**** Welcome to Gerrit Code Review ****
    ...
    

2.3 Configuring Git for Gerrit Access

Git must know the user's name and e-mail address to determine the author of each commit. If the user name or e-mail address is not set up in a way that Git can find it, the user may encounter some odd warnings.

This configuration operation requires developer access. In addition, matching the e-mail address with the one registered in contact information, which helps Git determine a user, is recommended.

To configure Git for Gerrit access, perform the following procedure:

  1. Set the user name by executing the following command:

    $ git config --global user.name <First_Name Last_Name>
    
  2. Set the e-mail address by executing the following command:

    $ git config --global user.email "<E-mail_Address>"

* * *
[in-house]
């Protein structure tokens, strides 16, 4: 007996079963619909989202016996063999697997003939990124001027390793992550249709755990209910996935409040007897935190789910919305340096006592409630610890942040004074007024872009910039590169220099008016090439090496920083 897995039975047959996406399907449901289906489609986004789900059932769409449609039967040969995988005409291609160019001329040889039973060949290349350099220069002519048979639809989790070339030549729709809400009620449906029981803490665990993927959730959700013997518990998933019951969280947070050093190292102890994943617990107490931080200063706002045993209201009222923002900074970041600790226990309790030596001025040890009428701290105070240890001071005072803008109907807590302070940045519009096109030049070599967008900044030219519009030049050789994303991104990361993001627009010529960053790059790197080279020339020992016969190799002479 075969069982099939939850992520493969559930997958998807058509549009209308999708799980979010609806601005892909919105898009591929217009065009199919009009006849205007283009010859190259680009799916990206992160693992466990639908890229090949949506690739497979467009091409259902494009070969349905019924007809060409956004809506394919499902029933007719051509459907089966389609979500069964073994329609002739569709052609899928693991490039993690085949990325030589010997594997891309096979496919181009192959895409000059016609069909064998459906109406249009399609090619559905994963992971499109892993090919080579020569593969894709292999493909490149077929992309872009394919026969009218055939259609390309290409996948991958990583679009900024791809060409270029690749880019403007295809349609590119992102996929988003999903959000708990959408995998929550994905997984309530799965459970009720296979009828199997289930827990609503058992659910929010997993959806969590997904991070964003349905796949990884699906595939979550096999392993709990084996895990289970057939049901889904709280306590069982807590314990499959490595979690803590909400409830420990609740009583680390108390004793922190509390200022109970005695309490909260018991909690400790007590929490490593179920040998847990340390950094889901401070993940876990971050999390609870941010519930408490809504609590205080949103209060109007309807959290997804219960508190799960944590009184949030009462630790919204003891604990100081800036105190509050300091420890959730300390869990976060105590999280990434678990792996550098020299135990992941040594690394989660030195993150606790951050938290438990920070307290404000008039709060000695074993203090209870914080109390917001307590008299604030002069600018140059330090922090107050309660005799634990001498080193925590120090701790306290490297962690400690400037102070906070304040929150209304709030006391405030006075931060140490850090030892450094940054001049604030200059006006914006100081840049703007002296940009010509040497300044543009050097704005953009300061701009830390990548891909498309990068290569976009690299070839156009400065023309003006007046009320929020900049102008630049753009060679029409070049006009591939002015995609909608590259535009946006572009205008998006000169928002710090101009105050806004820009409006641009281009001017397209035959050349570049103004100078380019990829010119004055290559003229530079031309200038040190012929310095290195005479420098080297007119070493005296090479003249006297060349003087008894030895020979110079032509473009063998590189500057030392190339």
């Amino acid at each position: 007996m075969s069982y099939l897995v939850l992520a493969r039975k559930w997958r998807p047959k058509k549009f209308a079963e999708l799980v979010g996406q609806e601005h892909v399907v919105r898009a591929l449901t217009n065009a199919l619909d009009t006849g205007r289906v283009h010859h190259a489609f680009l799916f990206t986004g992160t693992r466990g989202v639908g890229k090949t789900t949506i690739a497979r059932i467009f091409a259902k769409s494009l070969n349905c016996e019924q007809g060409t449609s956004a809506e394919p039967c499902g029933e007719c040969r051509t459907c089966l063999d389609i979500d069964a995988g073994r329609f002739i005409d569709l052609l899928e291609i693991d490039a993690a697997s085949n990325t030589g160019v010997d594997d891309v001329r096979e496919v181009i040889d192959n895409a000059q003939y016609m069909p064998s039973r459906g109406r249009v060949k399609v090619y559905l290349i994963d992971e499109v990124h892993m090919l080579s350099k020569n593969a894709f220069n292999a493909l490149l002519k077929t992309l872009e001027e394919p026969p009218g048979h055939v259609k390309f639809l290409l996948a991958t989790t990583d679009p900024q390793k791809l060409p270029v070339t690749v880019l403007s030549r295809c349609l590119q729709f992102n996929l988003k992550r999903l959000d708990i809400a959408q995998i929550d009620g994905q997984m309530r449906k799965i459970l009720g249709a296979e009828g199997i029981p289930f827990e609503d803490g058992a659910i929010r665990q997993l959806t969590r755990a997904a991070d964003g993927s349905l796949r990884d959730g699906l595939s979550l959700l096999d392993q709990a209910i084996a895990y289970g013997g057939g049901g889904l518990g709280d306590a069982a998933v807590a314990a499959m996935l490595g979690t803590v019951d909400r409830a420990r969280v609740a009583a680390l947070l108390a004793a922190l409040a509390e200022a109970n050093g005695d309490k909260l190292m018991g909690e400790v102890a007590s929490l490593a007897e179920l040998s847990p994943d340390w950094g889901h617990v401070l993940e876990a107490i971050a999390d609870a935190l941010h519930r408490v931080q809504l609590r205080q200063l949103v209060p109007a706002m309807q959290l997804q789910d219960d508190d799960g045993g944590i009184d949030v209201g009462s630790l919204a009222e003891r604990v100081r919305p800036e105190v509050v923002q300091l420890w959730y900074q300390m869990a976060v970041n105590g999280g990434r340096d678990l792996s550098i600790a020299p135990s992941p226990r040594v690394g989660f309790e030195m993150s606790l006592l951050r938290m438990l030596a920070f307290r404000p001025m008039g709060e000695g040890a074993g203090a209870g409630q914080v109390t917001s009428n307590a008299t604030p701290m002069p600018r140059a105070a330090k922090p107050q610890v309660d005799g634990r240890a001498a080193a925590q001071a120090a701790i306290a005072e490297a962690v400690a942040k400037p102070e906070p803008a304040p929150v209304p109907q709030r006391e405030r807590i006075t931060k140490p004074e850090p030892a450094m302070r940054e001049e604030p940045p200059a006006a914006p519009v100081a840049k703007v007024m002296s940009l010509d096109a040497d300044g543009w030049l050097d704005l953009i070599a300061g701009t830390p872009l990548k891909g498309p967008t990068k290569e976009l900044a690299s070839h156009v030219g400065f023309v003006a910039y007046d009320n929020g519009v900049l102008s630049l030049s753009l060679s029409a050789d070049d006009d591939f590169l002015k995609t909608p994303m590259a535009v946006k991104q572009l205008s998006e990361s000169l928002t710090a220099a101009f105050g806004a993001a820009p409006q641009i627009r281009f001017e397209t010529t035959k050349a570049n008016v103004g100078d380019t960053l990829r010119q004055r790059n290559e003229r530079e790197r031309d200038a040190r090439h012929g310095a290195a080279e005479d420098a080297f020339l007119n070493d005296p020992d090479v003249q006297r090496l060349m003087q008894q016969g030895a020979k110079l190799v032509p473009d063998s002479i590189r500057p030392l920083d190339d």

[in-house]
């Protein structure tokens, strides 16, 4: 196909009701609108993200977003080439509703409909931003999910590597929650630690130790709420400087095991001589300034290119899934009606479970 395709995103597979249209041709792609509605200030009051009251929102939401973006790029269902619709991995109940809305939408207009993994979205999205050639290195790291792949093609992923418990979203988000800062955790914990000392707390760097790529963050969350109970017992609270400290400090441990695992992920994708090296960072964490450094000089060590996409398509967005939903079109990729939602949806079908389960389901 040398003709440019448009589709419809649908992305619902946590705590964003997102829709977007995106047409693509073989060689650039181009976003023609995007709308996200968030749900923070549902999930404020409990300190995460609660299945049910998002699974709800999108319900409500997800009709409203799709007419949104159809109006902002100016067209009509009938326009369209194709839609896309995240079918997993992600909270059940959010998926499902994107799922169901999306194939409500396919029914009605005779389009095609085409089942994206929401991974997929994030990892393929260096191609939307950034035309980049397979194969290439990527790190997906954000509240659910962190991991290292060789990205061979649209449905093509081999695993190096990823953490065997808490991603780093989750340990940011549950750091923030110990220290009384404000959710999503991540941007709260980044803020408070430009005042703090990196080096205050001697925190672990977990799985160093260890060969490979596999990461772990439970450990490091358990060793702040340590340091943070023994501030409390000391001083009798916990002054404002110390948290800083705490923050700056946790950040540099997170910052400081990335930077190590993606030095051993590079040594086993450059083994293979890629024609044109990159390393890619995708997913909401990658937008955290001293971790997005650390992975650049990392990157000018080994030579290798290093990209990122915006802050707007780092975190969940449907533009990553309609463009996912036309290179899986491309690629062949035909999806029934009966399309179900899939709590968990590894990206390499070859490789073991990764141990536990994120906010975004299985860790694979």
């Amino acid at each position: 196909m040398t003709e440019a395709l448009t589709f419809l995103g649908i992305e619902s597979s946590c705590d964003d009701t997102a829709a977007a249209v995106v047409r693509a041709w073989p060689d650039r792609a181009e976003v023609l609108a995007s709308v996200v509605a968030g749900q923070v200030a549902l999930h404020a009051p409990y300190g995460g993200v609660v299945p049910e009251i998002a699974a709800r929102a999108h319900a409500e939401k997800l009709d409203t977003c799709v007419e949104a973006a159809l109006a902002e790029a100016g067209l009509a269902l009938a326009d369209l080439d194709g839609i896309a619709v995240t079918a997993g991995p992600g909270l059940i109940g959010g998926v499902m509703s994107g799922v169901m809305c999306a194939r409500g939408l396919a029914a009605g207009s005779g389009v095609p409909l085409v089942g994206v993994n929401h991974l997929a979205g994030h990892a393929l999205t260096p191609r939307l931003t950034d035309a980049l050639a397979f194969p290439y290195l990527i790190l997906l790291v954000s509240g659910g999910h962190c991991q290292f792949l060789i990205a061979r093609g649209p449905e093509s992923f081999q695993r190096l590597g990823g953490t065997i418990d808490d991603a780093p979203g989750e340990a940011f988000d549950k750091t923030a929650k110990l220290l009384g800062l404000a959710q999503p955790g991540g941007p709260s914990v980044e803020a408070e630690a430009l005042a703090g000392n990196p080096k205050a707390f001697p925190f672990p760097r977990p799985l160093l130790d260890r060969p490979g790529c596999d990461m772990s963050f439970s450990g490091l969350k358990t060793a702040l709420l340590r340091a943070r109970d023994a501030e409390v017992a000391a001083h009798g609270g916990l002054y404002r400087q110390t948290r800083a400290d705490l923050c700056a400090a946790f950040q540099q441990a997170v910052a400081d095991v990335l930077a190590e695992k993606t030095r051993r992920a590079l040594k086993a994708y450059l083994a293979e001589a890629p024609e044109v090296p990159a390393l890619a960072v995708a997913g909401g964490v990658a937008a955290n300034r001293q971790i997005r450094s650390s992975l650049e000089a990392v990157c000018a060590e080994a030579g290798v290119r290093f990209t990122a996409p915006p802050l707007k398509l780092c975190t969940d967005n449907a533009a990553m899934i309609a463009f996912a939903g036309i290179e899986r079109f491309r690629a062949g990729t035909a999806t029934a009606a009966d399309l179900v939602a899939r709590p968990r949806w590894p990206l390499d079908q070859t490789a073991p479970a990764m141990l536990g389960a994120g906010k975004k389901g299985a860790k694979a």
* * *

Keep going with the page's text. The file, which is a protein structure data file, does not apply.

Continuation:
Note: Using the GIT_AUTHOR_NAME and GIT_AUTHOR_EMAIL environment variables is an alternative solution. These variables override all configuration settings once set.

3 Working through Network Proxy (Optional)

This section describes how to work through network proxy.

Note: It is particularly useful if you also track other git repositories for which you do not already have a dedicated 'ProxyCommand' in your ~/.ssh/config or for those using "git://" or "http://".

3.1 Configuring Proxy

To configure proxy through Linux shell prompt, perform the following procedure:

  1. Open .bashrc file and set http_proxy, ftp_proxy, https_proxy, and no_proxy environment variables by adding the following content:

    export http_proxy=<Proxy_Address>:<Port>
    export ftp_proxy=$http_proxy